He won’t be mistaken for Wong Kar Wei very soon, or even Newt Arnold, of “Bloodsport” (1988), but Keanu Reeves’s directorial career gets off to a decent start with this hit-and-miss martial arts allegory about good and evil and kicking butt. He makes one big casting mistake – himself as the bad guy. Also, Tiger Chen is a little uncharismatic as the hero, “Tiger” Chen Lin-Hu; he looks like a cross between Michael Cera and Reeves. Then there is also Reeves’s pretentious stylistic flourishes, and a narrative that ebbs and flows listlessly with a tendency toward mystical hokum. But with his thoughtful exploration of the conflict between desire and responsibility, and his self-reflexive exploration of the themes of voyeurism, ambition, and personal identity, Reeves’s debut shows signs of a talented filmmaker.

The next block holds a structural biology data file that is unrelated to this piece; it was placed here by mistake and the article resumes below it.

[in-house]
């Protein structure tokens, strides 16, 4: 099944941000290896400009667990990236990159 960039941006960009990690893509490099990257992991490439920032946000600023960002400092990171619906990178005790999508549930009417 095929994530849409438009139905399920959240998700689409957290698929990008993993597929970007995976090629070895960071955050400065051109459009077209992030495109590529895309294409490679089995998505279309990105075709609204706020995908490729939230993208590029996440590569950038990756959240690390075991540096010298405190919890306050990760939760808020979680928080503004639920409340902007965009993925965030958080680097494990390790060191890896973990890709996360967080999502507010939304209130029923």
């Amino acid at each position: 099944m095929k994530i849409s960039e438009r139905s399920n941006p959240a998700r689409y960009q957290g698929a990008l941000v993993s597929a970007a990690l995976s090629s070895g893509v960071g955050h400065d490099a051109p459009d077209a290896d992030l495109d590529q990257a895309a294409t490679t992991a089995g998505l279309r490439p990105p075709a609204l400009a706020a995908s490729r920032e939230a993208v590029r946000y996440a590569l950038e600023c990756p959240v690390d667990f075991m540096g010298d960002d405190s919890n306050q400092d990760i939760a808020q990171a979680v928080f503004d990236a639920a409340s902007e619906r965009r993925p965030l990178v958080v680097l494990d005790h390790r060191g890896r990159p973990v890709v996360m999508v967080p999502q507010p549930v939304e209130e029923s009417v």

Reeves plays Donaka Mark, the head of a Beijing-based security company. On the side he puts on fight-to-the-death martial arts bouts for chichi international clients who look like they just came from the sex-slave auction in “Taken” (2008). After terminating the contract for his reigning champion, Donaka’s looking for new blood. You can tell this guy is evil because he puts on a blank, glowering mask when he commits his most dastardly deeds. And you can tell it’s Keanu Reeves because the mask is more expressive than the actor.